This is the pre-Christmas edition of Doyle’s Half Dozen. That’s just to say it’s the DHD that happens before Christmas Day next week.
But I do share Christmas-themed topics that I hope you enjoy reading. Merry Christmas!
- I watched ‘The Green Book’
Ever started watching a movie only to realize that it’s quite fitting to watch at Christmas time? This happened to me last year when I happened to watch While You Were Sleeping. That’s a great one watch this time of year, and it’s especially great to watch because it’s one of the more recent romantic comedies (if you call 1995 recent; it meets my criteria) that is not saturated with sexual content.
Name another critically acclaimed “rom com” (i.e. not any of that Hallmark garbage) that has come out in the last 25 years that was not overtly sexual in content. You may come up with one or even a few, but I am certain the list is quite short.
Last night I watched this year’s Oscar Best Picture recipient, The Green Book. I enjoyed it, but I also agree with Michael Foust that the movie is not suitable for children. Profanity is excessive.
Two movies came to mind as I was watching The Green Book—The Defiant Ones with Tony Curtis and Sidney Pointier and Driving Miss Daisy.
The two main characters, Don Shirley and Tony Lip, have a great dynamic. It’s fascinating to watch how they both learn from each other. The movie gives a depiction of how horrible the culture can be, especially in the time period of the film, but it takes people who are willing to be objective, to listen, to forgive and allow God’s grace to be implemented—even through people who may be unaware of God’s grace.
Another thing that made Green Book great is the final line. I’m not saying it’s Casablanca, but it could be one of the best final lines in movie history.
- More on unawareness of God’s grace
Were you confused when you read in the previous topic “people who may be unaware of God’s grace”? I think it’s a common belief that God uses all kinds people, even those who may not be true followers of Christ. He even uses some of the most ungodly people in human history to declare His greatness. Check out what Nebuchadnezzar says about God in Daniel 3 and what Darius says in Daniel 6.
Prime examples of what I mean are shared by Brett McCracken in his article “19 Pieces of Goodness in 2019.” To be even more specific, scroll through McCracken’s article and find the exchange between Anderson Cooper and Stephen Colbert.
I have disagreements with Colbert, but his comments about suffering being a gift are worth hearing and pondering. To put a Scripture reference to what Colbert is saying, look up 1 Peter or check out 1 Cor. 1:3-4:
“Blessed be the God and Father of our Lord Jesus Christ, the Father of mercies and God of all comfort, who comforts us in all our affliction, so that we may be able to comfort those who are in any affliction, with the comfort with which we ourselves are comforted by God.”
- Forgotten Nativity Figure
The Gospel Coalition is getting a lot of props in this week’s DHD. The website has some great articles this week, elaborating on fascinating Christmas-related topics.
I love Daniel Eng’s commentary about Joseph being the “Forgotten Figure of the Nativity.”
Joseph was a great Bible character who is overlooked for his strong faith and obedience, yet he was also faithful and respectful to Mary.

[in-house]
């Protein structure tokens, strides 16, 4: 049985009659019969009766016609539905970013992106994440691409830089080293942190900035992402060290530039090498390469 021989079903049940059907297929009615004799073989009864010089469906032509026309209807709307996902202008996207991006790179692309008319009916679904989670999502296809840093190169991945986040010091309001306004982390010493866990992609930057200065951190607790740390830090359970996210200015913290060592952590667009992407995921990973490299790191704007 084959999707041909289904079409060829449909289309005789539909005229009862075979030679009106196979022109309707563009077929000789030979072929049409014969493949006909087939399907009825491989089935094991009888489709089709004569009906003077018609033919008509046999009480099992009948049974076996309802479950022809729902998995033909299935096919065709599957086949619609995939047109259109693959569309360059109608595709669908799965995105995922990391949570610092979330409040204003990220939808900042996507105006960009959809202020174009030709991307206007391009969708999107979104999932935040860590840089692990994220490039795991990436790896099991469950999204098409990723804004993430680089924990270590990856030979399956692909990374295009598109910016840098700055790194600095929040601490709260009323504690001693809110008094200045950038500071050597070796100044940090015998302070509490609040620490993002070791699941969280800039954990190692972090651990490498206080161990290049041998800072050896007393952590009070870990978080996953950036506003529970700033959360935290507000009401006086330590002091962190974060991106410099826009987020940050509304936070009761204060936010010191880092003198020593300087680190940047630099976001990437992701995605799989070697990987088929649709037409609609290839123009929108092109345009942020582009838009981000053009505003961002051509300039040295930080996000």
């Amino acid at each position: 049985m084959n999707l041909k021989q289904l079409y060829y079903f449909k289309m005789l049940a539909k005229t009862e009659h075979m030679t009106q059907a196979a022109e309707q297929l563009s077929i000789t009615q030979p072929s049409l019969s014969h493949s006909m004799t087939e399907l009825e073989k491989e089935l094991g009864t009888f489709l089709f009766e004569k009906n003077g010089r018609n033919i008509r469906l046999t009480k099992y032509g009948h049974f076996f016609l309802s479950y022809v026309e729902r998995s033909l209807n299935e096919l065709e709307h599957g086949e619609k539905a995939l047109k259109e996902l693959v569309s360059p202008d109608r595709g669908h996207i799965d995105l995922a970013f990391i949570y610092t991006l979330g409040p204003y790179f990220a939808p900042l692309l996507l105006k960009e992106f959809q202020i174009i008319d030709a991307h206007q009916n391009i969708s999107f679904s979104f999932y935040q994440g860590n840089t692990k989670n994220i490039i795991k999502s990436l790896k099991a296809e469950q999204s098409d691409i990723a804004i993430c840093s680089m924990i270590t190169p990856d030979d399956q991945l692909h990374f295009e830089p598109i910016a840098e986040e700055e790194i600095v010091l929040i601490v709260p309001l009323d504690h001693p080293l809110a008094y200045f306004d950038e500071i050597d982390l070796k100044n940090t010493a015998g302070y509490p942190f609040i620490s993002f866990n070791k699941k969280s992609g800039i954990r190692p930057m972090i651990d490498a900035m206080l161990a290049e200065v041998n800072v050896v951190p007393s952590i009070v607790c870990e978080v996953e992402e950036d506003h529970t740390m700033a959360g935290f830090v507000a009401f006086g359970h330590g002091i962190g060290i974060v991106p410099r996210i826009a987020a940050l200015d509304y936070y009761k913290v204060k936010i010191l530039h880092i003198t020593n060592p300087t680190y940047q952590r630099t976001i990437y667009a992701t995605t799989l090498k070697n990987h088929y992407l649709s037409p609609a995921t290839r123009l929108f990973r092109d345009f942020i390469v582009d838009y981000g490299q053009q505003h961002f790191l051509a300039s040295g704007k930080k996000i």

“More young boys should hope to be Joseph in the Nativity play,” Eng wrote. “He believed in Jesus and, at tremendous cost to himself, he bravely acted on his faith, putting himself second and God first. Joseph may stand quietly in the background of the Christmas story, but that’s precisely what makes him a hero of the faith.”
- Bethlehem and ‘in a dark world’
The Gospel Coalition gets one last mention this week, but it shares the fourth DHD topic with another column. Jeremy Linneman’s piece “If God Can Show Up in Bethlehem…” shares God’s intention of using ordinary settings, humble conditions and unheralded people to reveal His glory.
Linneman’s article reminded me of Hance Dilbeck’s article “Christmas began in a dark world.” The articles focus on different Bible passages, but both reveal overlooked people who were obedient to God, in spite of their shortcomings.
Dilbeck points out Zacharias and Elizabeth in Luke 1, who were faithful yet were barren at an old age. And they were faithful while Herold ruled.
“Zacharias and Elizabeth lived with a gnawing disappointment,” Dilbeck wrote. “They had done everything right—loved each other, served the Lord, lived in righteousness—yet, they never had a child. They longed and prayed for a baby, but now, old and childless, they had lost all hope. Luke wants us to know something very important about the birth of Jesus.
“Christmas came in a dark world to disappointed people.”
I plan to share more in the final topic below.
- Newsworthy items
In this week’s edition of the Baptist Messenger, 10 “newsworthy items” of 2019 are featured. These are what the Messenger considered the top 10 memorable moments that were reported and affected Oklahoma Baptist life.
Check out the article here, and see if these news items come to your mind when you look back at what happen this year.
- Missing someone at Christmas
Here’s a picture of my momma at last year’s Christmas Eve service:
As I have shared previously, she passed away on Labor Day this year. I will miss sitting with her at this year’s Christmas Eve service, hearing her sing every Christmas Carol. Dementia hindered her greatly in many ways, but the horrible disease did not take away her love of music and her knowledge of these great songs.
I share this because if you are also missing somebody this Christmas, I pray for an immeasurable amount of grace to fill you. May the Holy Spirit give you a joy that cannot be taken while losing a loved one.
You are not forgotten. You are loved. And you can also love someone else who is missing someone this Christmas.
Merry Christmas and may God bless you in abundance!